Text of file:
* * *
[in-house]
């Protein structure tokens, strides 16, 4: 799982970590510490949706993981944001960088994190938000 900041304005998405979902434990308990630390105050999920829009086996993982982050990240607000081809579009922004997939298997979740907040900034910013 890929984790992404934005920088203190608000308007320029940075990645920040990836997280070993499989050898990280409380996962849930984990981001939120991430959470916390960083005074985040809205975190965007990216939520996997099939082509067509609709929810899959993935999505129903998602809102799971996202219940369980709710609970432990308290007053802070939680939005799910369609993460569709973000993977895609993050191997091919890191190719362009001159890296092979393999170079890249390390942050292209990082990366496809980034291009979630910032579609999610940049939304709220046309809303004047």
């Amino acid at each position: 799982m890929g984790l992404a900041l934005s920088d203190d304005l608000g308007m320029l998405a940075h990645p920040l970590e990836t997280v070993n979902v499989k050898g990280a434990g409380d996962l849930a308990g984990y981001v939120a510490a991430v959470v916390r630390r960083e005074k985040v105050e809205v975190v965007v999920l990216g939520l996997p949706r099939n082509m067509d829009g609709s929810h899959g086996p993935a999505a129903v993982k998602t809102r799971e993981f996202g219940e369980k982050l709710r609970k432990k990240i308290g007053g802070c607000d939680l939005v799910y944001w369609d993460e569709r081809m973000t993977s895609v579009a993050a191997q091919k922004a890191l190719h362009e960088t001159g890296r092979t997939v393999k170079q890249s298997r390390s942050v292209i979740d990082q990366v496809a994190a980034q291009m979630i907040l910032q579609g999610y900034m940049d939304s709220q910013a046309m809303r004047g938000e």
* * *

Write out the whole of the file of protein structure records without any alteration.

[in-house]
């Protein structure tokens, strides 16, 4: 799982970590510490949706993981944001960088994190938000 900041304005998405979902434990308990630390105050999920829009086996993982982050990240607000081809579009922004997939298997979740907040900034910013 890929984790992404934005920088203190608000308007320029940075990645920040990836997280070993499989050898990280409380996962849930984990981001939120991430959470916390960083005074985040809205975190965007990216939520996997099939082509067509609709929810899959993935999505129903998602809102799971996202219940369980709710609970432990308290007053802070939680939005799910369609993460569709973000993977895609993050191997091919890191190719362009001159890296092979393999170079890249390390942050292209990082990366496809980034291009979630910032579609999610940049939304709220046309809303004047």
């Amino acid at each position: 799982m890929g984790l992404a900041l934005s920088d203190d304005l608000g308007m320029l998405a940075h990645p920040l970590e990836t997280v070993n979902v499989k050898g990280a434990g409380d996962l849930a308990g984990y981001v939120a510490a991430v959470v916390r630390r960083e005074k985040v105050e809205v975190v965007v999920l990216g939520l996997p949706r099939n082509m067509d829009g609709s929810h899959g086996p993935a999505a129903v993982k998602t809102r799971e993981f996202g219940e369980k982050l709710r609970k432990k990240i308290g007053g802070c607000d939680l939005v799910y944001w369609d993460e569709r081809m973000t993977s895609v579009a993050a191997q091919k922004a890191l190719h362009e960088t001159g890296r092979t997939v393999k170079q890249s298997r390390s942050v292209i979740d990082q990366v496809a994190a980034q291009m979630i907040l910032q579609g999610y900034m940049d939304s709220q910013a046309m809303r004047g938000e």